The possible link between creativity and mental illness is well documented, but new research out of Budapest, Hungary postulates what could be a genetic link between the two. Szabolcs Keri, a psychiatrist and scientist, says he hopes the research will show that individuals with mild forms of schizophrenia or bipolar disorder can be, and have been, valuable, contributing members of society. Dr. Keri said although schizophrenia and bipolar disorder are profoundly damaging illnesses, milder forms of the same conditions could make individuals afflicted think more originally and creatively.
The Great Ludwig van Beethoven, author Virginia Woolf and Pink Floyd leader - Syd Barrett are just a few of the artists thought to have suffered from mental illness which could have aided to their creative genius.
The Hungarian research looks at Neuregulin 1, a protein in the gene NRG1 often found in the mentally ill. It helps control the flow of information between neurons, directing them into the frontal lobe of the brain; the part responsible for personality, intellect, creativity and long-term planning.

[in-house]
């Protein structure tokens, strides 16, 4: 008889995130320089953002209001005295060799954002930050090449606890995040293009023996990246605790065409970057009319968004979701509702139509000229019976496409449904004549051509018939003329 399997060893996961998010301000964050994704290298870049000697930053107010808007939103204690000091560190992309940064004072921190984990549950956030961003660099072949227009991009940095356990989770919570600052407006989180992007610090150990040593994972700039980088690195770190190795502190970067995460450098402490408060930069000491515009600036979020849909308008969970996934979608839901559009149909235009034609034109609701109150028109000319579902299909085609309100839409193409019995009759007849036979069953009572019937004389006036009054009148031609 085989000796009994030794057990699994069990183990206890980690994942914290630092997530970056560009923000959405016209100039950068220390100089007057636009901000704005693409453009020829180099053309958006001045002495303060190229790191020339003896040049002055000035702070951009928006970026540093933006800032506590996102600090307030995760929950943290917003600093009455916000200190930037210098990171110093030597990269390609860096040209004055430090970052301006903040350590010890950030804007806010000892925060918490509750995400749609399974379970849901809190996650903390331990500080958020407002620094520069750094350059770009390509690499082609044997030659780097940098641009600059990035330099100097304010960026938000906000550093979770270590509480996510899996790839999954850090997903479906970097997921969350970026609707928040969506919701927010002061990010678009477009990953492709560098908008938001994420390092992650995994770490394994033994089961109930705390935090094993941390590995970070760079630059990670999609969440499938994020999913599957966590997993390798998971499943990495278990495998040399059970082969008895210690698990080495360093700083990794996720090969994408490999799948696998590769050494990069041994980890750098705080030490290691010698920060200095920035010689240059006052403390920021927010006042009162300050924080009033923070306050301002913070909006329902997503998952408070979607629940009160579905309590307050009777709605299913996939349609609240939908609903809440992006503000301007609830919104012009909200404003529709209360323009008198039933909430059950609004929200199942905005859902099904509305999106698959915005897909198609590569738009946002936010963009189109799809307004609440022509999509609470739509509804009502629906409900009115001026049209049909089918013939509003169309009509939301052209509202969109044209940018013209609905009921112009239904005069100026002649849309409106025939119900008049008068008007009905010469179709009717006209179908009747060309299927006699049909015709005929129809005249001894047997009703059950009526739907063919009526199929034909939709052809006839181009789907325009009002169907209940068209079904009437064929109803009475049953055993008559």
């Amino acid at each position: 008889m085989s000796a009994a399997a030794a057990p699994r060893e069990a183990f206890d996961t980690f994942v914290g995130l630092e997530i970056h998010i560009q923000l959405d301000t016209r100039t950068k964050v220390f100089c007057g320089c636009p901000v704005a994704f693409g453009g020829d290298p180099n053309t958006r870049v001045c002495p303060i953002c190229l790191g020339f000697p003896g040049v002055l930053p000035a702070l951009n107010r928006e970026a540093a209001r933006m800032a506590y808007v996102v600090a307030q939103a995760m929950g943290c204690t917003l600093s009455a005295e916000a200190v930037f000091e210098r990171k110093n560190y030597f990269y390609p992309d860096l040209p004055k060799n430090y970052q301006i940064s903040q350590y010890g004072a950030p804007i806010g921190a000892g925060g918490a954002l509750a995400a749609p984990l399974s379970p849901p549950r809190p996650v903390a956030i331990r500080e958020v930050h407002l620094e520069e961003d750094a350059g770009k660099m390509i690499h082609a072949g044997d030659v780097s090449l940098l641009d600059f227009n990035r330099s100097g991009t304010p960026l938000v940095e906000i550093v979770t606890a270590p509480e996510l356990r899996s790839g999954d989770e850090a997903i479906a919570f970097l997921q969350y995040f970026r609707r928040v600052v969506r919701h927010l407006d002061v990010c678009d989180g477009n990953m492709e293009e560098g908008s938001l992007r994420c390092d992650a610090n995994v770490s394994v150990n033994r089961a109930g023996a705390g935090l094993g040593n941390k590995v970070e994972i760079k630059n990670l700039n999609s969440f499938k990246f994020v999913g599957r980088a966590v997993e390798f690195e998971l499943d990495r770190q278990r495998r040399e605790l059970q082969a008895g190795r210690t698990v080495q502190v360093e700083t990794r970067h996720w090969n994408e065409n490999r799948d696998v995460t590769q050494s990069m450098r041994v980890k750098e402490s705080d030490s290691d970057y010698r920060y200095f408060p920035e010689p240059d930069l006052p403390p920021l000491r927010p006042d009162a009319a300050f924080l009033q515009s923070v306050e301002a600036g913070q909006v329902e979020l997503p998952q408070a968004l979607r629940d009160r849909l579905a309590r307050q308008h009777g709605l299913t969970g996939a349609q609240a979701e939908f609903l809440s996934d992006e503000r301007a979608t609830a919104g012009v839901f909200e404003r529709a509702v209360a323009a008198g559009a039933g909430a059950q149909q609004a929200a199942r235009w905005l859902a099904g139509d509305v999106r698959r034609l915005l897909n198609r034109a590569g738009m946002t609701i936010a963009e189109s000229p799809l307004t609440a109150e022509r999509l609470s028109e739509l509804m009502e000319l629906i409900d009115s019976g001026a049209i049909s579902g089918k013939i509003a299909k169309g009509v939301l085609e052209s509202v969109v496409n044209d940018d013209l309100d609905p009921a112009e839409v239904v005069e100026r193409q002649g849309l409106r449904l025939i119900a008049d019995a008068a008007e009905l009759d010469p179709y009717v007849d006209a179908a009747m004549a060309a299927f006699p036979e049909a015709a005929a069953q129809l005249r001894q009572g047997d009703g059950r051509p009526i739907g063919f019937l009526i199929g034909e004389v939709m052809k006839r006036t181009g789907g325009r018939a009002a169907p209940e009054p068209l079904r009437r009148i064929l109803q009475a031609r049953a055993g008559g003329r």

Using commonly recognized standardized tests to measure the creativity and IQ of two hundred "highly intellectual" Hungarians, it was found that those who had the elevated Neuregulin 1 protein answered questions more creatively and "thought outside the box."
"It would be much too simple to say that people with Neuregulin 1 are automatically more creative the brain is more complex than that," Dr. Keri said. "But you could say that, by easing the flow of information to the frontal lobe, Neuregulin 1 contributes to greater creativity and intellectual capacity."
Doctor Keri claims that the NRG1 gene, which is present in both highly intelligent, creative people and those with schizophrenia and bipolar disorder, has been selected through evolution because it is useful to have members of a society who can think creatively.
"Some researchers say that it's a very romantic point of view that madness and creativity are related, but I don't think it's just romantic, I think its reality," said Dr. Keri.
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